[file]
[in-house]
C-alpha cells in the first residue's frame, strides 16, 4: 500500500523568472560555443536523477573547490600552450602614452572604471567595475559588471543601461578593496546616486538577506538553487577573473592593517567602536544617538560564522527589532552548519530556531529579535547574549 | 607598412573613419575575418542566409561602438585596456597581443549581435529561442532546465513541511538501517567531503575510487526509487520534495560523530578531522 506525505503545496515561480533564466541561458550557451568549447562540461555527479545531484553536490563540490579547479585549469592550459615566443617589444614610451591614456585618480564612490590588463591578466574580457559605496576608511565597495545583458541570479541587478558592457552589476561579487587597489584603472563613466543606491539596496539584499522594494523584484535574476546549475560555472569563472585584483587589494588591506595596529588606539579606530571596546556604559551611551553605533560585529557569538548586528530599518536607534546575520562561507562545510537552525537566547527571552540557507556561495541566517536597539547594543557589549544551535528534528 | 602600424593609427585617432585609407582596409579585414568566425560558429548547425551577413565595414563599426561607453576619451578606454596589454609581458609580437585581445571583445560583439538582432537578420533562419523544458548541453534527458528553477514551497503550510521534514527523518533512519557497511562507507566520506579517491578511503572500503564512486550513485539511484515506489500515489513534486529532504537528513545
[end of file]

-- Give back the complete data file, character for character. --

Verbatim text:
[in-house]
C-alpha cells in the first residue's frame, strides 16, 4: 500500500523568472560555443536523477573547490600552450602614452572604471567595475559588471543601461578593496546616486538577506538553487577573473592593517567602536544617538560564522527589532552548519530556531529579535547574549 | 607598412573613419575575418542566409561602438585596456597581443549581435529561442532546465513541511538501517567531503575510487526509487520534495560523530578531522 506525505503545496515561480533564466541561458550557451568549447562540461555527479545531484553536490563540490579547479585549469592550459615566443617589444614610451591614456585618480564612490590588463591578466574580457559605496576608511565597495545583458541570479541587478558592457552589476561579487587597489584603472563613466543606491539596496539584499522594494523584484535574476546549475560555472569563472585584483587589494588591506595596529588606539579606530571596546556604559551611551553605533560585529557569538548586528530599518536607534546575520562561507562545510537552525537566547527571552540557507556561495541566517536597539547594543557589549544551535528534528 | 602600424593609427585617432585609407582596409579585414568566425560558429548547425551577413565595414563599426561607453576619451578606454596589454609581458609580437585581445571583445560583439538582432537578420533562419523544458548541453534527458528553477514551497503550510521534514527523518533512519557497511562507507566520506579517491578511503572500503564512486550513485539511484515506489500515489513534486529532504537528513545